Line 1 of the worksheet, "Annual Income Needed," is the amount that your survivors would need to live comfortably. It is important not to underestimate this amount. If there are recurring expenses that your family incurs but that are not shown on the list below, do not neglect to include these.

To arrive at the "Annual Income Needed," find the following amounts paid monthly. Then multiply the figure you arrive at by 12 to arrive at an annual amount. Add the following amounts:

Mortgage or rent, and other home-related expenses. Include your monthly mortgage payment, with insurance and real estate taxes, or the amount paid for rent. Also include the amounts you spend monthly on home repairs-e.g., plumbers, contractors, electricians, appliance repair-and on home improvements. Add to this the amounts spent monthly on furniture, appliances, linens, and other items bought for the home$___________
Heat, electricity, insurance (life, health, and liability) water, gas, trash collection, and other monthly bills$___________
Food, including other items bought at grocery stores or drug stores, such as toothpaste, and including restaurant bills$___________
Travel, including car payments, gas and oil, car repair, and car payments$___________
Child care or other dependent care$___________
Recreation, including travel, gifts, theater, cinema$___________
Multiply by 12 and enter amount in Line 1 of the worksheet (below)$___________

Line 2: Subtract "Other Sources"

The next item on the worksheet represents the income that your survivors will have. If there are sources of income other than the ones listed, do not neglect to include them.

Tip: To calculate Social Security benefits, you may wish to obtain an estimate of your benefit from the Social Security Administration. You can obtain a request form by calling SSA's toll-free number-800-772-1213.

Since you cannot predict the amount your survivors will receive (it will depend on your age at death, your earnings, and the ages of your children), you may use the following as rough estimates: $4,000 per year if you have one child under 16, or $5,000 for two or more children under 16.

Do not include other insurance proceeds here; this will be accounted for later.

Line 3: Determine The "Shortfall"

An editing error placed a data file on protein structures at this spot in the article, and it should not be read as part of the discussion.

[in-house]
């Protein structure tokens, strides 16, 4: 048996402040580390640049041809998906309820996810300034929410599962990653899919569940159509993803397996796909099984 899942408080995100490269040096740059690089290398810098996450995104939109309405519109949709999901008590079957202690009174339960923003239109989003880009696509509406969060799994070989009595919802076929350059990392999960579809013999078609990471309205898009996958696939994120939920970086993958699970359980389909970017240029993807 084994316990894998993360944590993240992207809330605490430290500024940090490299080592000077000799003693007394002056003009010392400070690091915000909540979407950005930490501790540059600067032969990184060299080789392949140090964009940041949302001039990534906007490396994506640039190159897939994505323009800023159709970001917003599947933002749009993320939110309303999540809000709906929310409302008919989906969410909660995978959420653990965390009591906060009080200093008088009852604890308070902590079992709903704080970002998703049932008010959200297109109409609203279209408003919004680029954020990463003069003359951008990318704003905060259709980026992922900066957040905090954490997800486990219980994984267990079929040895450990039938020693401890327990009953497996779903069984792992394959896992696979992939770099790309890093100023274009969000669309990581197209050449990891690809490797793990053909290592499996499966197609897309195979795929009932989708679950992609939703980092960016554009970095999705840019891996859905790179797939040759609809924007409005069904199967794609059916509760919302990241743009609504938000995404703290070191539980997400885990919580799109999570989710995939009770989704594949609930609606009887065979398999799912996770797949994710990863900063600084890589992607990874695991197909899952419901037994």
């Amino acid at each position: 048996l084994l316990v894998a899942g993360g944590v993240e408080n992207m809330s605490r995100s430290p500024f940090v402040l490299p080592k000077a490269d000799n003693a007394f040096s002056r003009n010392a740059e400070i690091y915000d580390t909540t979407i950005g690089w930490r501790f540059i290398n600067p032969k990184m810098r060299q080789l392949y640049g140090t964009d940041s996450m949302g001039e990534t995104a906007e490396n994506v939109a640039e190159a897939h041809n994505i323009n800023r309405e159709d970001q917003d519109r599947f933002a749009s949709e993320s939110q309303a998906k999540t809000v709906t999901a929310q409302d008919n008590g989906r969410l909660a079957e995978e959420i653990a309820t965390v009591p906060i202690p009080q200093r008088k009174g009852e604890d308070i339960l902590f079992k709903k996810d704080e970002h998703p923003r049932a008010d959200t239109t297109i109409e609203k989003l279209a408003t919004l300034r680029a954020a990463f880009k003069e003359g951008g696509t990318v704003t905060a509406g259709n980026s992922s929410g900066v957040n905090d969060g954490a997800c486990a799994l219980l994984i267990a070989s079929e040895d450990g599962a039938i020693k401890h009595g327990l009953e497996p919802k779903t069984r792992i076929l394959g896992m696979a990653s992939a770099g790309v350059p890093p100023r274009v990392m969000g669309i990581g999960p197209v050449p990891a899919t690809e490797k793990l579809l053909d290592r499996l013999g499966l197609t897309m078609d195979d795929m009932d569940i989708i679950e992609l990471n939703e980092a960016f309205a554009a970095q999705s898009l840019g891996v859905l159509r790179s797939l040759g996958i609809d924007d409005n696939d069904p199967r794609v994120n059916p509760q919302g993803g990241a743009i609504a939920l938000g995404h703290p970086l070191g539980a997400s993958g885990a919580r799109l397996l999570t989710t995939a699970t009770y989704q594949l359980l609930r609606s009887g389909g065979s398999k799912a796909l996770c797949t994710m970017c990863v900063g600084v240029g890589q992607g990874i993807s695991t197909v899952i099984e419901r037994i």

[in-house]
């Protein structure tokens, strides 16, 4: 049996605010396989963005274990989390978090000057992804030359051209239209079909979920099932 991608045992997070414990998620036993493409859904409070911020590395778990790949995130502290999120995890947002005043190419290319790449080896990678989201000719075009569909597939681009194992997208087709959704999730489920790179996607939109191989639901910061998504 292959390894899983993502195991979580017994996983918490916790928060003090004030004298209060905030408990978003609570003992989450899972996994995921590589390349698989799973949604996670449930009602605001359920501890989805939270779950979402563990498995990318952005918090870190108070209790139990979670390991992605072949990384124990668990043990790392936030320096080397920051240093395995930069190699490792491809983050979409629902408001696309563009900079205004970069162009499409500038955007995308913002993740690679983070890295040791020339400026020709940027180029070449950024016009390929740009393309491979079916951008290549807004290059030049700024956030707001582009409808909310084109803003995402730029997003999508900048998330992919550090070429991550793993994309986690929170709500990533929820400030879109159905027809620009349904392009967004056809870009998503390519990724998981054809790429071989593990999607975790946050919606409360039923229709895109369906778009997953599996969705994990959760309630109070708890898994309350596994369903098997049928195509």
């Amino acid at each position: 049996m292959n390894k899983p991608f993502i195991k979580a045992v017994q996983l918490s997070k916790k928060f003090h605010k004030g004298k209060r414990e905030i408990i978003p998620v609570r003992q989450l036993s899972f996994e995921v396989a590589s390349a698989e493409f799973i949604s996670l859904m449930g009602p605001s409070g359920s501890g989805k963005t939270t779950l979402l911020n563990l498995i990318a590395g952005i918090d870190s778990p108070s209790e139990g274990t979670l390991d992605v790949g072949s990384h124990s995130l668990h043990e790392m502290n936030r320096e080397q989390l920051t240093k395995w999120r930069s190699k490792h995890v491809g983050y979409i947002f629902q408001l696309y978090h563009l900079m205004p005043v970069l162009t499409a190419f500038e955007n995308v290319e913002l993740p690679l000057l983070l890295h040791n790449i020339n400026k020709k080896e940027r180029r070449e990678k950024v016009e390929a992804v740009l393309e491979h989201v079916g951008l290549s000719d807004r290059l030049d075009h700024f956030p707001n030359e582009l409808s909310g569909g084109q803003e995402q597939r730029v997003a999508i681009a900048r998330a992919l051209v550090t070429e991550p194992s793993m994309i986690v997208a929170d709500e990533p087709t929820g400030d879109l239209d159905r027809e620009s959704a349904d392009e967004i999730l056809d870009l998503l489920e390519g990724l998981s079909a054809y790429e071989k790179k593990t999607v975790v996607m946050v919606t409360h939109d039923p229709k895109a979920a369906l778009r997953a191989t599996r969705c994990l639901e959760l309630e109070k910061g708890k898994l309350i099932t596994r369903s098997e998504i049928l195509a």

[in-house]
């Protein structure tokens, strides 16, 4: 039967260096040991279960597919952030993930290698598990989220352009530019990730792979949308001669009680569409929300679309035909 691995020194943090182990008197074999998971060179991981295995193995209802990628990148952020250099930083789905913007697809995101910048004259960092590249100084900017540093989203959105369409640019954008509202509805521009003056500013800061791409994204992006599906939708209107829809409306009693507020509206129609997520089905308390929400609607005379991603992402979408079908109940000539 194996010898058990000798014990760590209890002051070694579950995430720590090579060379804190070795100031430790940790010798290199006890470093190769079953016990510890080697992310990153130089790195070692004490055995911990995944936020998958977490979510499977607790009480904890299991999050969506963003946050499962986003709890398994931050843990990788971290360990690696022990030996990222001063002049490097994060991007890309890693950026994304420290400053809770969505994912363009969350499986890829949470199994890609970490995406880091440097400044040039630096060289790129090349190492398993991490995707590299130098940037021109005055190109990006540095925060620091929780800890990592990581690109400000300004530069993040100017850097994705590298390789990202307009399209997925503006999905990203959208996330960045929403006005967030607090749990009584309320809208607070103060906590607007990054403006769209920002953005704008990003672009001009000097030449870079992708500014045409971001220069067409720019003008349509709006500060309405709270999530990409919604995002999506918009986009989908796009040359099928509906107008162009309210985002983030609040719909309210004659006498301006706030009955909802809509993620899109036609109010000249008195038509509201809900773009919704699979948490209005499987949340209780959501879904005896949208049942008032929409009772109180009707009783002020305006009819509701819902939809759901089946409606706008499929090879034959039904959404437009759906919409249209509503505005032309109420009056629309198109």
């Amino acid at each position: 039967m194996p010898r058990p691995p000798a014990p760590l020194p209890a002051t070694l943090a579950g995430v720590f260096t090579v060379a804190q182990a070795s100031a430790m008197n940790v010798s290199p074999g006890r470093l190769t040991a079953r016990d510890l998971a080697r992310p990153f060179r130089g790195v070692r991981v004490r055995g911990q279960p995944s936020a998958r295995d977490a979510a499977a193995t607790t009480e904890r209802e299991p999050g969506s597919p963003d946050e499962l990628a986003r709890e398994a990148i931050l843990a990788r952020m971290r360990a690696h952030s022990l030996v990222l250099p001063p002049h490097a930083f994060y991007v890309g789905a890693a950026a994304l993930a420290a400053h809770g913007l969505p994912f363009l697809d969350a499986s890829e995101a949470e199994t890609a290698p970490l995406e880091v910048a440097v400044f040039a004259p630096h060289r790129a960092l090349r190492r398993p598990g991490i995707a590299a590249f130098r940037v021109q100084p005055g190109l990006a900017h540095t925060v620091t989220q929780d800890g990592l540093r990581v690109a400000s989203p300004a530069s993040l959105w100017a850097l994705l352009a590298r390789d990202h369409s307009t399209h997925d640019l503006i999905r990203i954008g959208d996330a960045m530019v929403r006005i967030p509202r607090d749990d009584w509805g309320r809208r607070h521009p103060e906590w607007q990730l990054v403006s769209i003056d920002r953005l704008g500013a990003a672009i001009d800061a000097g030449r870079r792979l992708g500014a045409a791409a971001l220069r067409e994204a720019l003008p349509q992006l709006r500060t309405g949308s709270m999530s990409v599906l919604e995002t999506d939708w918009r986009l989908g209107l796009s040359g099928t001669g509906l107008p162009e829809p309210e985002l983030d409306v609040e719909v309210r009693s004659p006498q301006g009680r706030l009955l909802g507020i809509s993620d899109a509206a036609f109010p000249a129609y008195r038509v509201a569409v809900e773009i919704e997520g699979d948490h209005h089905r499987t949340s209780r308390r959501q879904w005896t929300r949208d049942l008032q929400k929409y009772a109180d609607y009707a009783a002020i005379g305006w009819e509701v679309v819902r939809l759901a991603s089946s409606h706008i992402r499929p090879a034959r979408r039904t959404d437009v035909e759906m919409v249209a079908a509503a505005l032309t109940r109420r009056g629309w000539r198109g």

Line 3 represents the shortfall, i.e., the amount you need your insurance proceeds to replace. This is determined by subtracting the "Annual Income From Other Sources" amount from the "Annual Income Needed."

Line 4: Determine the "Amount Of Proceeds Needed"

Line 4 is the amount that will generate the investment income needed to make up the annual "Shortfall" in Line 3.

The amount by which you should divide line represents the after-tax rate of return you can expect on the invested life insurance proceeds. The amount you choose to divide by depends on how conservative you want to be. It is reasonable for most people to expect an after-tax rate of return of at least 6%. But if you want to ensure that you are protected from inflation risk and interest rate risk, use the lower divisor of 4%. The middle divisor of 5% represents a "middle of the road" approach.

The amount you arrive at is the amount of death benefit (proceeds) you will need. The amount will be further adjusted as you work through the worksheet.

Line 5: Add the "Lump-Sum Expenses"

These are the items your family will have to pay for at the time of death. They differ from the "annual income needs" amounts in that they are not part of the family's everyday living expenses. Further, unlike the annual income amounts, they represent pure guesswork. If you wish to strive for a higher rate of accuracy, you can try to adjust these items for inflation, but this is not strictly necessary.

The estimate for funeral expenses should be at least $5,000. Depending on your desires and those of your family, you can adjust this figure upward.

The final medical expenses will be minimal if you have adequate health insurance. You can estimate this amount by finding out how much your policy requires you to contribute per illness.

The estate administration and probate costs can be estimated at 5% of your estate for the sake of simplicity. Your estate is the total value of your assets at death.